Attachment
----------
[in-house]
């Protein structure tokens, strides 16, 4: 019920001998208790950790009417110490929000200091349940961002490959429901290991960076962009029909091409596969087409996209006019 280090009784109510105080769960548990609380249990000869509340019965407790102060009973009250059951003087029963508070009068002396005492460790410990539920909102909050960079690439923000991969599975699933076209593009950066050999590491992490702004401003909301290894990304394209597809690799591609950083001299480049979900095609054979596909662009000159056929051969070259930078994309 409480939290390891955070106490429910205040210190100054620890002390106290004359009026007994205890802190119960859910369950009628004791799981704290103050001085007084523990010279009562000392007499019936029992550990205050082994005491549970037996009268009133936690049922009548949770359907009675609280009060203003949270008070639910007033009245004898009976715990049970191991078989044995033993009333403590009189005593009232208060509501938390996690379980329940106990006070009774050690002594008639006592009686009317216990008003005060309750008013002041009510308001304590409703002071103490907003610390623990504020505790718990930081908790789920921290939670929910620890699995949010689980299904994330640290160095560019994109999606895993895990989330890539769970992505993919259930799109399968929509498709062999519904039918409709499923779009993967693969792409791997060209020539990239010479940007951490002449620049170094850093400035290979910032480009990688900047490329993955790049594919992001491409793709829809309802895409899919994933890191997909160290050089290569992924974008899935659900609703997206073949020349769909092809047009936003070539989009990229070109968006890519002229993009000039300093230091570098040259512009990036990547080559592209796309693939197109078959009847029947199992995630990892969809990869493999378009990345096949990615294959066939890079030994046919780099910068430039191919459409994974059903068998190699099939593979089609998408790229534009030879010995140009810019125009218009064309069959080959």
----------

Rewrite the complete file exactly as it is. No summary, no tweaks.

[in-house]
């Protein structure tokens, strides 16, 4: 019920001998208790950790009417110490929000200091349940961002490959429901290991960076962009029909091409596969087409996209006019 280090009784109510105080769960548990609380249990000869509340019965407790102060009973009250059951003087029963508070009068002396005492460790410990539920909102909050960079690439923000991969599975699933076209593009950066050999590491992490702004401003909301290894990304394209597809690799591609950083001299480049979900095609054979596909662009000159056929051969070259930078994309 409480939290390891955070106490429910205040210190100054620890002390106290004359009026007994205890802190119960859910369950009628004791799981704290103050001085007084523990010279009562000392007499019936029992550990205050082994005491549970037996009268009133936690049922009548949770359907009675609280009060203003949270008070639910007033009245004898009976715990049970191991078989044995033993009333403590009189005593009232208060509501938390996690379980329940106990006070009774050690002594008639006592009686009317216990008003005060309750008013002041009510308001304590409703002071103490907003610390623990504020505790718990930081908790789920921290939670929910620890699995949010689980299904994330640290160095560019994109999606895993895990989330890539769970992505993919259930799109399968929509498709062999519904039918409709499923779009993967693969792409791997060209020539990239010479940007951490002449620049170094850093400035290979910032480009990688900047490329993955790049594919992001491409793709829809309802895409899919994933890191997909160290050089290569992924974008899935659900609703997206073949020349769909092809047009936003070539989009990229070109968006890519002229993009000039300093230091570098040259512009990036990547080559592209796309693939197109078959009847029947199992995630990892969809990869493999378009990345096949990615294959066939890079030994046919780099910068430039191919459409994974059903068998190699099939593979089609998408790229534009030879010995140009810019125009218009064309069959080959």